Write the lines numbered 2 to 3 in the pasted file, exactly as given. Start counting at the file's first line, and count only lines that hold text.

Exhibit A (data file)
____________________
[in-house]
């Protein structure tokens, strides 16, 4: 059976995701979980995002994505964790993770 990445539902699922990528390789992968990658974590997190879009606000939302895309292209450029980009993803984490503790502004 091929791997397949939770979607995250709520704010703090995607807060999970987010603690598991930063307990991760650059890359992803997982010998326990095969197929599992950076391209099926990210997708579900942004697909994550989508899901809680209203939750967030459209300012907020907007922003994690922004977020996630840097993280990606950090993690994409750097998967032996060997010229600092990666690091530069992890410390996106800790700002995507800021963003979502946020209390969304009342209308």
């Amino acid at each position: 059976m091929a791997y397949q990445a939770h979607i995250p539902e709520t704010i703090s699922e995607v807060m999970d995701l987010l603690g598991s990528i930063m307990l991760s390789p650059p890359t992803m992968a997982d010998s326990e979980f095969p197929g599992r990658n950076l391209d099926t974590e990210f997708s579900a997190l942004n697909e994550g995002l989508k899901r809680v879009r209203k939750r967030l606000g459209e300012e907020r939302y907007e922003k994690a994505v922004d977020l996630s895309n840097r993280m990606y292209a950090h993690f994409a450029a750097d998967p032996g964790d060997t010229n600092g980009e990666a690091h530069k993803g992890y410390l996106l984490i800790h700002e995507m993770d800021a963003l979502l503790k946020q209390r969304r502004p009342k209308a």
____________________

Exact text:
């Protein structure tokens, strides 16, 4: 059976995701979980995002994505964790993770 990445539902699922990528390789992968990658974590997190879009606000939302895309292209450029980009993803984490503790502004 091929791997397949939770979607995250709520704010703090995607807060999970987010603690598991930063307990991760650059890359992803997982010998326990095969197929599992950076391209099926990210997708579900942004697909994550989508899901809680209203939750967030459209300012907020907007922003994690922004977020996630840097993280990606950090993690994409750097998967032996060997010229600092990666690091530069992890410390996106800790700002995507800021963003979502946020209390969304009342209308």
């Amino acid at each position: 059976m091929a791997y397949q990445a939770h979607i995250p539902e709520t704010i703090s699922e995607v807060m999970d995701l987010l603690g598991s990528i930063m307990l991760s390789p650059p890359t992803m992968a997982d010998s326990e979980f095969p197929g599992r990658n950076l391209d099926t974590e990210f997708s579900a997190l942004n697909e994550g995002l989508k899901r809680v879009r209203k939750r967030l606000g459209e300012e907020r939302y907007e922003k994690a994505v922004d977020l996630s895309n840097r993280m990606y292209a950090h993690f994409a450029a750097d998967p032996g964790d060997t010229n600092g980009e990666a690091h530069k993803g992890y410390l996106l984490i800790h700002e995507m993770d800021a963003l979502l503790k946020q209390r969304r502004p009342k209308a």